West wing sangabs are made of soft stones. So, you can easily spot and see the beautiful poems engraved on them in Nastaliq script. The poems are verses that describe Imam Ali (AS).
The sangabs of the eastern wing are similar to the western sangabs, and are placed symmetrically. There are other sangabs in the southwest and the east end of the main entrance of Imam Khomeini Mosque of Isfahan.
The southwest sangab is located in the corridor overlooking the courtyard on the southwest corner. The date 1901 of the lunar hijri calendar is engraved on this stone by mistake. It should be 1091 (1680 AD) which was during the reign of Shah Ismail Safavi.
Do Not Miss Visiting This Attraction
Imam Khomeini Mosque of Isfahan is an elegant mosque with unique features. If you are planning to travel to this city personally or on an Iran tour package, include this mosque in your sightseeing schedules. Visiting this beautiful building and other tourist attractions of Isfahan serves as an introduction to historical architectural styles used in the construction of buildings.
Where is Imam Khomeini Mosque of Isfahan?
This mosque is located on the southern wing of Naqsh-e Jahan square in Isfahan. You can see the exact location of this mosque below:
Frequently Asked Questions about Imam Khomeini Mosque in Isfahan
If you did not find the answer to your question here, ask us in the comment section below and explain your question. We will answer it as soon as we can.
What are the other names of Imam Khomeini Mosque in Isfahan?
Imam Khomeini Mosque, located in Naqshe Jahan Square in Isfahan, is also known as “Shah Mosque”, “New Sultani Mosque” and “Abbasi Great Mosque”.
When was Imam Khomeini Mosque of Isfahan built and who ordered its construction?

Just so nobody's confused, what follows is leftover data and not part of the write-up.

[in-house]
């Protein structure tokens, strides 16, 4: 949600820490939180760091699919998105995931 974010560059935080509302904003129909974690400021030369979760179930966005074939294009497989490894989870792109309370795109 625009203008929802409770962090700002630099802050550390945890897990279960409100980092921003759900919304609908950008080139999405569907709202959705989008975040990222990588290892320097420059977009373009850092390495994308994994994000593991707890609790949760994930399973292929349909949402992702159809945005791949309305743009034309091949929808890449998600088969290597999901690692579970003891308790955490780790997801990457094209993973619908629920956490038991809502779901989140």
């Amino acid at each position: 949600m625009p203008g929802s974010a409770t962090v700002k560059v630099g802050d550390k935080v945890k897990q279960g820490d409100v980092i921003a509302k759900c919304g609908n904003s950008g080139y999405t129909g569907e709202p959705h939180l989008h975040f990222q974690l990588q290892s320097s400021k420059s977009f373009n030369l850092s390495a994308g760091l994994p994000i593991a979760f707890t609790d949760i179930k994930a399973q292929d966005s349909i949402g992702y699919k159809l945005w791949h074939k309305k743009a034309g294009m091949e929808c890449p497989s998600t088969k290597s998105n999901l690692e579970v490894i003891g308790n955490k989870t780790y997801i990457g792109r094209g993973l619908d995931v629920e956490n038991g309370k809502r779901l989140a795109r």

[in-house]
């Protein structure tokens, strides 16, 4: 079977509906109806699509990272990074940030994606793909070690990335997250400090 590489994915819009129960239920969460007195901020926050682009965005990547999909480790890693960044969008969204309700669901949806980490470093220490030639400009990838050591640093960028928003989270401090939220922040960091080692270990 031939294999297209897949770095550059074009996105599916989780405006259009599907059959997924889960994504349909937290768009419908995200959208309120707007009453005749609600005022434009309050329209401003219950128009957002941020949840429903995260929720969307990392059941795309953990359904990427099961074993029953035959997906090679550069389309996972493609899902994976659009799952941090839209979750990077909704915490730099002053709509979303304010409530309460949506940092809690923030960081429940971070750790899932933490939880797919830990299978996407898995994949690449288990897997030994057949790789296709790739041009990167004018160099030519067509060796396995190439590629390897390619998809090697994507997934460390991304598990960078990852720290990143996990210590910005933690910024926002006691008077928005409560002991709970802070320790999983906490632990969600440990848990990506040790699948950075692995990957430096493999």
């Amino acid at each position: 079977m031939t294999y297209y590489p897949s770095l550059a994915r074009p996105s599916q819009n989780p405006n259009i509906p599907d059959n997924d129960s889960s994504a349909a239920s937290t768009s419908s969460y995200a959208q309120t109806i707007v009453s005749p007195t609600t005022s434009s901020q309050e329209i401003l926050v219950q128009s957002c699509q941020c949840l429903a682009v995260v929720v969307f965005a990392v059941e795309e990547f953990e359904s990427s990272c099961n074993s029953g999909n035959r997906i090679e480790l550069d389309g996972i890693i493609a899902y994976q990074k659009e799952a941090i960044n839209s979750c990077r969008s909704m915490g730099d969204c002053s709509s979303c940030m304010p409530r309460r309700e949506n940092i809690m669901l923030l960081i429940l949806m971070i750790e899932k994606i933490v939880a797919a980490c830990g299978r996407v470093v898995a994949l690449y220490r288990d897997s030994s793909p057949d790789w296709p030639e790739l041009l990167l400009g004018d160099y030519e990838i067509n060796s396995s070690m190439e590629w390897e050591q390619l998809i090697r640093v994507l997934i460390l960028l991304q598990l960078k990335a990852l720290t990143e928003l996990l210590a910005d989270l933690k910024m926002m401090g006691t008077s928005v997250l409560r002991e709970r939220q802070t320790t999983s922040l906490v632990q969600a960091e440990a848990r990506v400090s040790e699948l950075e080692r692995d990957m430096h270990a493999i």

Shah Abbas I ordered the construction of the Abbasi Great Mosque or Imam Khomeini Mosque of Isfahan, which is why one of the names of this mosque is the Abbasi Mosque. The construction of Imam Khomeini Mosque of Isfahan started between 1588 to 1629 AD and was completed between 1629 to 1642 AD under the reign of another Safavid king.
What aspect of Imam Khomeini Mosque of Isfahan is the focus of Pascal Coste’s painting?
Pascal Coste, a French painter, architect and orientalist, has drawn a captivating painting of the paintings of flowers and bushes on the interior walls of the Imam Khomeini Mosque. This painting was drawn back in 1840 AD.
How many sangabs are in Imam Khomeini Mosque of Isfahan and what are they made of?
There are seven sangabs throughout the Imam Khomeini Mosque in Isfahan. The Sangab near the entrance and inside the vestibule of the mosque is made of jasper stone, the western sangab is made of limestone, and the sangabs on the east and west wings are made of marble.
What are the features of the entrance of Imam Khomeini Mosque in Isfahan?
The entrance of the magnificent Imam Khomeini Mosque is covered with Haftrang (seven-colored) tiles and Moaraq designs. Three rows of light blue spirals and engraved marble vases decorate the entrance. The entrance’s tile frames are decorated with patterns of peacocks, sparrows and flower branches, which represent conceptual symbols. The words “Allah”, “Muhammad” and “Ali ” are engraved on the frame in Kufic script.
What makes the dome of Imam Khomeini Mosque in Isfahan special?
The main dome of the mosque is a double layer diamatic dome and is considered one of the most important examples of double layered domes. The opening of the dome is nearly 20 meters, and it stands 52 meters above the ground. One of the interesting features of this dome is the even reflection of sound waves from the center of the dome.
How many renovations have taken place in the Imam Khomeini Mosque in Isfahan?
This mosque has been renovated on three instances:
First, in 1844: it was restored after an earthquake in the Qajar era.
Second, 1937 AD (1316 A.H.): the iwan (porch) was restored, and the minarets were stabilized and conjoined with iron coils and connecting them to each other was done.
Third, in 2023 (1401 A.H.): The last restoration was completed before February 2023. It involved many errors, leading to a distortion in the main dome.